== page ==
SHIP1 and the PI3K Pathway

In the PI3K pathway, the key messenger molecule is phosphatidylinositiol-3,4,5-trisphosphate, or PIP3, which initiates the signaling pathway. In cells derived from bone marrow tissues (e.g. predominantly immune cells), the key enzymes that control levels of PIP3 are the PI3 kinase (PI3K), and the phosphatases, PTEN and SHIP1 (SH2-containing inositol-5’-phosphatase 1). PI3K generates PIP3, thus initiating the signaling pathway. This signaling is reduced by degradation of PIP3 by PTEN and SHIP1. PTEN is generally considered to be constantly working in the pathway, whereas SHIP1 is dormant until the cell is stimulated. In preclinical models, PTEN has been shown to suppress cancer by controlling cell proliferation, whereas SHIP1, when functioning, has been demonstrated to control inflammation by reducing cell migration and activation.

SHIP1 and the PI3K Pathway - Highlighting the Role of SHIP1


Click graphic for enlarged view.

The PI3K pathway is a cellular signaling pathway that has been linked to a diverse group of cellular functions and biological processes such as cell activation and migration, which are related to inflammation, and cell growth, proliferation and survival, which are related to cancer. As a result, the PI3K pathway is heavily researched by the academic community as well as pharmaceutical and biotechnology companies in the areas of immune disorders and cancer.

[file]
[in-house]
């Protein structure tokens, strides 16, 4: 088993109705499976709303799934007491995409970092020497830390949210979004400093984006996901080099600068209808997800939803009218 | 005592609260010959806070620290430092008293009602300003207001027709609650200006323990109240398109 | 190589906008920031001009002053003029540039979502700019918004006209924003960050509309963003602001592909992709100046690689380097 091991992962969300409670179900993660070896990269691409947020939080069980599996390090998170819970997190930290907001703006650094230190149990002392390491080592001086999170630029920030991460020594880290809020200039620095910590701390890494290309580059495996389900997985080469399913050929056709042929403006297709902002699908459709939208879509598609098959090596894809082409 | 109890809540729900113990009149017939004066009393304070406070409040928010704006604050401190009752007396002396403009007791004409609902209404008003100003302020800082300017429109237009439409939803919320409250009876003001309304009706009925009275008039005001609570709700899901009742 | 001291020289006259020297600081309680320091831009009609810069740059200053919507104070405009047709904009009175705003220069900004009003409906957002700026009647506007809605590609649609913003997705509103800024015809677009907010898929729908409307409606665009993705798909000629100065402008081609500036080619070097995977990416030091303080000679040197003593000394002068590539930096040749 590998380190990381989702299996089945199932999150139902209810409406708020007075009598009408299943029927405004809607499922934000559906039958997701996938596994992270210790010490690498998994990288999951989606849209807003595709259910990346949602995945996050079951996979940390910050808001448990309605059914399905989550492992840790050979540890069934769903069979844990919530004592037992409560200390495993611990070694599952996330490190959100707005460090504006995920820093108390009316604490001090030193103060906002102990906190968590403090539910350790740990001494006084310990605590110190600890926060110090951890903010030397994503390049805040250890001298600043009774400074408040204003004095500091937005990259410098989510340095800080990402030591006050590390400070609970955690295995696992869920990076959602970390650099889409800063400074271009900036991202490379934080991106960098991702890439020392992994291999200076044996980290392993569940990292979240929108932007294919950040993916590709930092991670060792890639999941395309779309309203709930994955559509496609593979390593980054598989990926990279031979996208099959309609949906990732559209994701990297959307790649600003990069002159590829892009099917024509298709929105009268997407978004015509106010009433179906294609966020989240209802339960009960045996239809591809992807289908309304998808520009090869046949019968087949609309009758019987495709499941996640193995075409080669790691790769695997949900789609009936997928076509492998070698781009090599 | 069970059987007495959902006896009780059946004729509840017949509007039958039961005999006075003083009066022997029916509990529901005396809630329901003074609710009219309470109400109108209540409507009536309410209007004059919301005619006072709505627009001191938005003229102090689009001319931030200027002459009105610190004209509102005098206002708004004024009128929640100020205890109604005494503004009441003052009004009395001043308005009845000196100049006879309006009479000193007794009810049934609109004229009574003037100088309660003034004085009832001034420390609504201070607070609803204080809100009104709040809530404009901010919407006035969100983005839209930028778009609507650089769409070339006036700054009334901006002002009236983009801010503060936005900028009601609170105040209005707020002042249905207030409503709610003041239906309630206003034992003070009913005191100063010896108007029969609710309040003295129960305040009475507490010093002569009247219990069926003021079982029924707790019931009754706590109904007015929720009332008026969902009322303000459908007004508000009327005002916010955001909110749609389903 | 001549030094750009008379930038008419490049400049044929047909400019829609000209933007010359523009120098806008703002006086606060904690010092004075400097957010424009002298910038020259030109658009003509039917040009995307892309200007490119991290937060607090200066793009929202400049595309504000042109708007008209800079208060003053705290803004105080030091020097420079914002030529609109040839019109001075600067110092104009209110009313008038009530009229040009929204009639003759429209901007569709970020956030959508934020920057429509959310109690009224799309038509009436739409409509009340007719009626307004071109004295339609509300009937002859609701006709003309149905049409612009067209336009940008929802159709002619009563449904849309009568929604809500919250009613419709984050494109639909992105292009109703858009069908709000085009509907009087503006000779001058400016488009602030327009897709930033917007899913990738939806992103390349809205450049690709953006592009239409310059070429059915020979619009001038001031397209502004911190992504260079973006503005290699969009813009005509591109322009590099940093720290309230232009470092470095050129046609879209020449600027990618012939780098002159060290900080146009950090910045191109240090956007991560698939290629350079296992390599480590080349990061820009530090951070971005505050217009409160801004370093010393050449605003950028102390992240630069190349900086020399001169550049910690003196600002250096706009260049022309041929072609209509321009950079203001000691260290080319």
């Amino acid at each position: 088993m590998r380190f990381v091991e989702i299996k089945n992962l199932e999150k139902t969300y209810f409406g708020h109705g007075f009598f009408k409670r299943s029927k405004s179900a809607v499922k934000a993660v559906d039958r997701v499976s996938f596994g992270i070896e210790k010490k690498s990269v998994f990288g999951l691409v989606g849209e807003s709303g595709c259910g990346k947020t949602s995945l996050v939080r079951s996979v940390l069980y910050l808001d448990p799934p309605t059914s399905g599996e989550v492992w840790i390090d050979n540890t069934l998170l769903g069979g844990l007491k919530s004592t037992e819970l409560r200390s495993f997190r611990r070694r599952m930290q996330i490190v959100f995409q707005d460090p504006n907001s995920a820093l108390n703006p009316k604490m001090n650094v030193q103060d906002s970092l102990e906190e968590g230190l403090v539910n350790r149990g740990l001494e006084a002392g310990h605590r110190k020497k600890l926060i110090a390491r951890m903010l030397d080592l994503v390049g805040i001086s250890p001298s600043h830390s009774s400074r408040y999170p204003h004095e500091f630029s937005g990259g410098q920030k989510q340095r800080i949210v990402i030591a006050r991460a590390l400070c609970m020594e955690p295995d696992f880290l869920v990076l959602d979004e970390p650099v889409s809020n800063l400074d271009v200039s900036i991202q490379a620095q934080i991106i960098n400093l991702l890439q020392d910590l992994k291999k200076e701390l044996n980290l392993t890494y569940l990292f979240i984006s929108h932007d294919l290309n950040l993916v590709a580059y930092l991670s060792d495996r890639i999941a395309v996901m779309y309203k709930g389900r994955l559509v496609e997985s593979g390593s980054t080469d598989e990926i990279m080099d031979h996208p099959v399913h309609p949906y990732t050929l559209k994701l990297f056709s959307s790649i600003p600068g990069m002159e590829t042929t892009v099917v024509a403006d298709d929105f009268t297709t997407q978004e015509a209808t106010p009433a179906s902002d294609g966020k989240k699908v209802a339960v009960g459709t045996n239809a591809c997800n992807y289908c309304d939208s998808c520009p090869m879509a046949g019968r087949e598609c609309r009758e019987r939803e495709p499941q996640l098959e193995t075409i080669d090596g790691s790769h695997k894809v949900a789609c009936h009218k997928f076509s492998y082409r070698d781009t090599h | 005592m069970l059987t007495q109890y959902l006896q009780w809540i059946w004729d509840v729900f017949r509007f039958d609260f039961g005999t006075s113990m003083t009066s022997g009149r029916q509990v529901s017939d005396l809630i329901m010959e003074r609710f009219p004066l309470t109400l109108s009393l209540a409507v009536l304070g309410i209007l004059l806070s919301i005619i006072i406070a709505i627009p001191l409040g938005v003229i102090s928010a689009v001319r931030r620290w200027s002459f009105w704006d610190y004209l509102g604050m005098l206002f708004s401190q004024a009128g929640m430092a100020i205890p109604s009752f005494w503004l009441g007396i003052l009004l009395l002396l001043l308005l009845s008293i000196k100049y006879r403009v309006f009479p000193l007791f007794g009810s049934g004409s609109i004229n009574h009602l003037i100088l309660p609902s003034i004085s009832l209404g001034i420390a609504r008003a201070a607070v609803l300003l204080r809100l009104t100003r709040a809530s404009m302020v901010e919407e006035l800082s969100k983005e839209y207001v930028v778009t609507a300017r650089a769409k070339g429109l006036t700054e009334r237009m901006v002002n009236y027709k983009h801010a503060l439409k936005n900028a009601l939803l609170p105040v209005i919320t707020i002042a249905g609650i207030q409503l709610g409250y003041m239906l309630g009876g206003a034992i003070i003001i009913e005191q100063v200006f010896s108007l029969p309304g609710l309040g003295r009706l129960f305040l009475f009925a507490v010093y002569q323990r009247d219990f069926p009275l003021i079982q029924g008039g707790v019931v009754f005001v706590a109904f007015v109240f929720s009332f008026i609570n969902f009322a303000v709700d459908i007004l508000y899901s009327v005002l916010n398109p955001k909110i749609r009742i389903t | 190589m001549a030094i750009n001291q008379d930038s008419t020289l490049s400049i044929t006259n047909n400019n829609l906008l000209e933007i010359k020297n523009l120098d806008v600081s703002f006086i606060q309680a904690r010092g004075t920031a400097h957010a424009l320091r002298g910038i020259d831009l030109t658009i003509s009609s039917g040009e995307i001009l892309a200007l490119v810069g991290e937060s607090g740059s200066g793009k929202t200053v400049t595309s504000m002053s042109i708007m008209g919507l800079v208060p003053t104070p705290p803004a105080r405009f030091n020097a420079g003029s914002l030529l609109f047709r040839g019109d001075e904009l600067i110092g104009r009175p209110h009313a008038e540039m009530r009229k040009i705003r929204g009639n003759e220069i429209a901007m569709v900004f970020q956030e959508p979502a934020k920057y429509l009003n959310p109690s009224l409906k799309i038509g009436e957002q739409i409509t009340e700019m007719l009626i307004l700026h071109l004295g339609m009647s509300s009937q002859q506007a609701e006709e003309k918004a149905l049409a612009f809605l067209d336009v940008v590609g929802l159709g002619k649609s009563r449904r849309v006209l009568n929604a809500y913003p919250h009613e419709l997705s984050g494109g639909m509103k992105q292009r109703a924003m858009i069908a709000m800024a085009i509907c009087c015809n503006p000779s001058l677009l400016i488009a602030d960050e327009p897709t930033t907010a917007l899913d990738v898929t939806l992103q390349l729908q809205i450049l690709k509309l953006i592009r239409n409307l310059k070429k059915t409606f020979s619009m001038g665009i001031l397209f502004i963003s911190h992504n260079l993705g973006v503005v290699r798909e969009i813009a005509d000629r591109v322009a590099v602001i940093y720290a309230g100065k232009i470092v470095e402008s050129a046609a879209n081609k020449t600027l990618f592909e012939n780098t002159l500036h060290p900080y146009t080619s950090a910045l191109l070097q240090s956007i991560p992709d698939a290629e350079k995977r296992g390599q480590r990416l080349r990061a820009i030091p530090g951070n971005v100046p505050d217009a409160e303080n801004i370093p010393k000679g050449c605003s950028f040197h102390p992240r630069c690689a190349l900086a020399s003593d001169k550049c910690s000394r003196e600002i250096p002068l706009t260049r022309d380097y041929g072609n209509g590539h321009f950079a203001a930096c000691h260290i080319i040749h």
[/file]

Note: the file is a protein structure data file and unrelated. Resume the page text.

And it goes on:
If the PI3K pathway is overactive, immune cells can produce an abundance of pro-inflammatory signaling molecules and migrate to and concentrate in tissues, resulting in excessive or chronic inflammation. SHIP1 is predominantly present in immune cells and when activated, SHIP1 redirects signaling in immune cells to reduce their activation and migration, thereby reducing inflammation while still allowing these cells to maintain cell growth and survival, taking advantage of the natural modulation of the PI3K pathway. Consequently, drugs that activate SHIP1 can reduce the function and migration of immune cells and have an anti-inflammatory effect.

Our approach also targets a unique activation site in SHIP1 called the C2 binding domain. We have demonstrated that targeting the C2 binding domain does not significantly activate or inhibit other enzymes, imparting target selectivity and further limiting potential off-target toxicities. Therefore, SHIP1 activators target immune cells to cause an anti-inflammatory effect while minimizing effects in other tissues.

We believe AQX-1125 is the only SHIP1 activator currently in clinical trials and that no SHIP1 activator has yet received marketing approval as a treatment for disease in humans.

Our scientific founders, based at the University of British Columbia, were the first to discover SHIP1 and show that small molecules could activate it, thereby making it a potential target for a new class of anti-inflammatory drugs. Additionally, academic scientists have shown that certain immune cell cancers have suppressed levels of SHIP1, making such cancers also potential targets for SHIP1 activators.